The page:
Dwayne Walley – the man behind TourneyX.com
The software automatically culls your fish to only show the five largest that have been submitted and maintains a “real time” leader board for the tournament so that you can see how you’re doing compared to your competitors throughout the day. Judges are employed by KBF to check each fish picture that is submitted to ensure that the fish conforms to the tournament guidelines, the correct identifier is visible in the picture, and that the angler entered the appropriate length for the fish. If the picture was taken correctly and all of the guidelines are met then the fish is approved and your total length is tallied by the software. At the end of the tournament day everyone can see how they did and can view the pictures of each fish on the leader board by simply clicking on an anglers name and each of the fish are displayed.
Kayak fishing tournaments provide different things for different people. Some folks, like me, grew up fishing bass tournaments from boats and for whatever reason have now become part of the kayak community and like to maintain that competitive aspect of the sport that tournaments provide. Other people came into kayak fishing as a way to get away from the bank and view tournaments as a way to further hone their skills to become more proficient at putting fish in the boat. Kayak tournaments in general are a little more laid back than boat tournaments. There seems to be a greater sense of community and those that are struggling to figure out the fish are more apt to receive help from a fellow tournament angler. We consider each other as family and genuinely want to see everyone succeed while out on the water. If any of this sounds like something you’d be interested in then contact your local kayak fishing club and consider joining them for their next event. You’ll find that there are people of all ages, genders, and experience levels in every club. All are welcome in the kayak fishing community!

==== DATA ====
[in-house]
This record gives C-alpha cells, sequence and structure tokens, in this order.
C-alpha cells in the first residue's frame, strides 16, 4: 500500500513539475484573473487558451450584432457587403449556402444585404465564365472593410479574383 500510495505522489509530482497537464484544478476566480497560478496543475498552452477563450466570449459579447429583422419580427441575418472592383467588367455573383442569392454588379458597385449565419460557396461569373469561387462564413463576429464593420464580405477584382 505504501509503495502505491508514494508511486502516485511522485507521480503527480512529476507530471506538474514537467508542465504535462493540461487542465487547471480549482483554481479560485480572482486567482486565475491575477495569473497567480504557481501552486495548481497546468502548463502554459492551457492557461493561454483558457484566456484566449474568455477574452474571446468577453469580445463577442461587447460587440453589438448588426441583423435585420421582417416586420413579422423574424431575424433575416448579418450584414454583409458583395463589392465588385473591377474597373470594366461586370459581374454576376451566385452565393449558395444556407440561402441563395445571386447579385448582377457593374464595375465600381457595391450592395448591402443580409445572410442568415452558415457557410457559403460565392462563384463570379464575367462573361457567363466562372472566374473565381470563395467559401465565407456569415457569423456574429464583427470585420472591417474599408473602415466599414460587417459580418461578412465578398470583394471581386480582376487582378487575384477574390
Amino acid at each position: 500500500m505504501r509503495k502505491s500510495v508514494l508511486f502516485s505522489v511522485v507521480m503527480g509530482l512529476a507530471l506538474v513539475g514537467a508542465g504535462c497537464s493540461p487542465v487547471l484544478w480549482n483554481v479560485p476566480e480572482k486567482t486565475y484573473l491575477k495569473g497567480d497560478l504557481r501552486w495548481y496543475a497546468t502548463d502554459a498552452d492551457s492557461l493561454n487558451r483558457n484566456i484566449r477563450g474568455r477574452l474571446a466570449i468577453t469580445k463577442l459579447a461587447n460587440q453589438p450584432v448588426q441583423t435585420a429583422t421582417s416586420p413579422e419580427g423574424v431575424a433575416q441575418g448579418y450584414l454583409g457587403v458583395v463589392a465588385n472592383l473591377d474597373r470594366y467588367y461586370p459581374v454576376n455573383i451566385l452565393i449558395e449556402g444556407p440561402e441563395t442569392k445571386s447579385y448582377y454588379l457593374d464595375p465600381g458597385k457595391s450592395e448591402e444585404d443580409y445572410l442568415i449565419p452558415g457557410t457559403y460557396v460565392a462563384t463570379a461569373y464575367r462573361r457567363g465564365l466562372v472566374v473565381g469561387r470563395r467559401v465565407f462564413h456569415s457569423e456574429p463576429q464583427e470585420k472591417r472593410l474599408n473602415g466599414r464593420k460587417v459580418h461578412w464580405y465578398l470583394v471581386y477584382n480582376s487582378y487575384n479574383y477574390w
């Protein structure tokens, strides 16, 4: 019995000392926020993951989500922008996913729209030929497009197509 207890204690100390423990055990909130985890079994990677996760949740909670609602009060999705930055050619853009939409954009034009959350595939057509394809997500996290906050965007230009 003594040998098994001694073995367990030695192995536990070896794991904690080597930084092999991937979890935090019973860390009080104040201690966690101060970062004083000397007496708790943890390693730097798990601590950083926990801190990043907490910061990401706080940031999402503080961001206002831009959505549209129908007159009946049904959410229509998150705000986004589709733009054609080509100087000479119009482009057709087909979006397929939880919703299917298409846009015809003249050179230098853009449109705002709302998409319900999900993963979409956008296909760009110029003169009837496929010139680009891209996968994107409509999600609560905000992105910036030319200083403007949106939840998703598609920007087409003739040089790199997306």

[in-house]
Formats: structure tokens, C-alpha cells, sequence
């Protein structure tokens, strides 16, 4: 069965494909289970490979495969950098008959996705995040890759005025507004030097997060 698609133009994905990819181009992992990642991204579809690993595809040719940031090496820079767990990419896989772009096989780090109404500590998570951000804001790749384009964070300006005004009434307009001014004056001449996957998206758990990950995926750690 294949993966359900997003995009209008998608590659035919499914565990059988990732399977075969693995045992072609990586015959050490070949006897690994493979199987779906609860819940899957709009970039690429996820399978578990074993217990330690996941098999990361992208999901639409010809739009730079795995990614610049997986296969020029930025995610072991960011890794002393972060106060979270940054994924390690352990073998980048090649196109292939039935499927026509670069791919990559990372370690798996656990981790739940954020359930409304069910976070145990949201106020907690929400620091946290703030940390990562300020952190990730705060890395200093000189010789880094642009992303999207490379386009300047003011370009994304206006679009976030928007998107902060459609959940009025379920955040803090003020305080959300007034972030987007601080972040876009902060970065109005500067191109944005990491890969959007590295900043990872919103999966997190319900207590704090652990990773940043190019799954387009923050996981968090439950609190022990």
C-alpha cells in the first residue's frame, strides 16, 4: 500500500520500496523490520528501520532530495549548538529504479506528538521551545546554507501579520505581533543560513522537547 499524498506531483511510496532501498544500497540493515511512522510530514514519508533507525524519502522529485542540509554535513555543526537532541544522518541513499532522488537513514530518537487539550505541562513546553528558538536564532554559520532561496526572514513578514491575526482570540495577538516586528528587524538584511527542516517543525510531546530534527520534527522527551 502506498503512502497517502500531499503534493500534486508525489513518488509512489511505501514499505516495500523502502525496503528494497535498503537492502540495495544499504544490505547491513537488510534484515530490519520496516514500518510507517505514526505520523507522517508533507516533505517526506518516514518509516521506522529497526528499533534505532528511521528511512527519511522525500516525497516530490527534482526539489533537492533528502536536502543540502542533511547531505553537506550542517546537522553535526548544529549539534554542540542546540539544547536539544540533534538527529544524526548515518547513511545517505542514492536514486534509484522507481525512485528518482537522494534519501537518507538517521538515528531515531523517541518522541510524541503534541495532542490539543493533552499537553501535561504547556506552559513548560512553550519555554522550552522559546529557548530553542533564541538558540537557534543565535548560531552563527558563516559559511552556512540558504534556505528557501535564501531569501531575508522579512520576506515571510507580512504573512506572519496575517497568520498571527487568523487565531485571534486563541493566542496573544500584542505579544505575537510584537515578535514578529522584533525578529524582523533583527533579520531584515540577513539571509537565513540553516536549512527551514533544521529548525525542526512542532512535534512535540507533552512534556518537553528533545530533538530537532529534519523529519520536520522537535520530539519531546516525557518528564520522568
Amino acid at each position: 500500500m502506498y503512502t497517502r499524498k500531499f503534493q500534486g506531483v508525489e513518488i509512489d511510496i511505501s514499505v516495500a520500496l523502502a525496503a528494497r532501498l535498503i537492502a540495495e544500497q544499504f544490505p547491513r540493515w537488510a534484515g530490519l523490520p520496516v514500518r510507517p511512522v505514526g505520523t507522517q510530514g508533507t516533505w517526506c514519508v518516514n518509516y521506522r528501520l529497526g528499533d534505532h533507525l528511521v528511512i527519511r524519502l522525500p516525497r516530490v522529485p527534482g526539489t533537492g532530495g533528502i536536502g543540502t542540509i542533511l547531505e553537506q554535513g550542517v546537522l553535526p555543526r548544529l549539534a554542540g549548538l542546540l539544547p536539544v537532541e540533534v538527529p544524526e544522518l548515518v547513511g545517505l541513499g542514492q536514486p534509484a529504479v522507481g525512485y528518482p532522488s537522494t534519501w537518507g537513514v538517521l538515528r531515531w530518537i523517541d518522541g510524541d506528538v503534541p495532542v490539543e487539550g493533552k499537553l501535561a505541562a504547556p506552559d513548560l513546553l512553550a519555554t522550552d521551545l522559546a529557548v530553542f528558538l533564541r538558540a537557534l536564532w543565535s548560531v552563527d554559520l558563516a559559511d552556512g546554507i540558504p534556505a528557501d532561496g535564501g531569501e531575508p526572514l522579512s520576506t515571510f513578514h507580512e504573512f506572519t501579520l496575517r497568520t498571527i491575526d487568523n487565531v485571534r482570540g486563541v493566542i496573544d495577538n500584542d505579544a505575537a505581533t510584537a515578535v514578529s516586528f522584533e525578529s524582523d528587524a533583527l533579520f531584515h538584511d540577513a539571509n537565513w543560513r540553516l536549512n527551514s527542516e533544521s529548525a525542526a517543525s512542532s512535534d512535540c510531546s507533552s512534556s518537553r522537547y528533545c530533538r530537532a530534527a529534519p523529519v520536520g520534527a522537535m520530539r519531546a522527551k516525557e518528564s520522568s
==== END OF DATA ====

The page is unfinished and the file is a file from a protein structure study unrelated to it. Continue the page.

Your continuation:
Post Credit: A Big Thank you to Matthew and Amanda Brannon authors of "The Outdoor Power Couple" for writing this awesome article and allowing us to share it with our viewers. Matthew and Amanda are an inspiration to the kayak fishing community and spend a lot of their time sharing their journey and love of the outdoors in hopes to bring more couples outside together to enjoy such past times as hunting, fishing, hiking, camping, and kayaking.
Until Next time,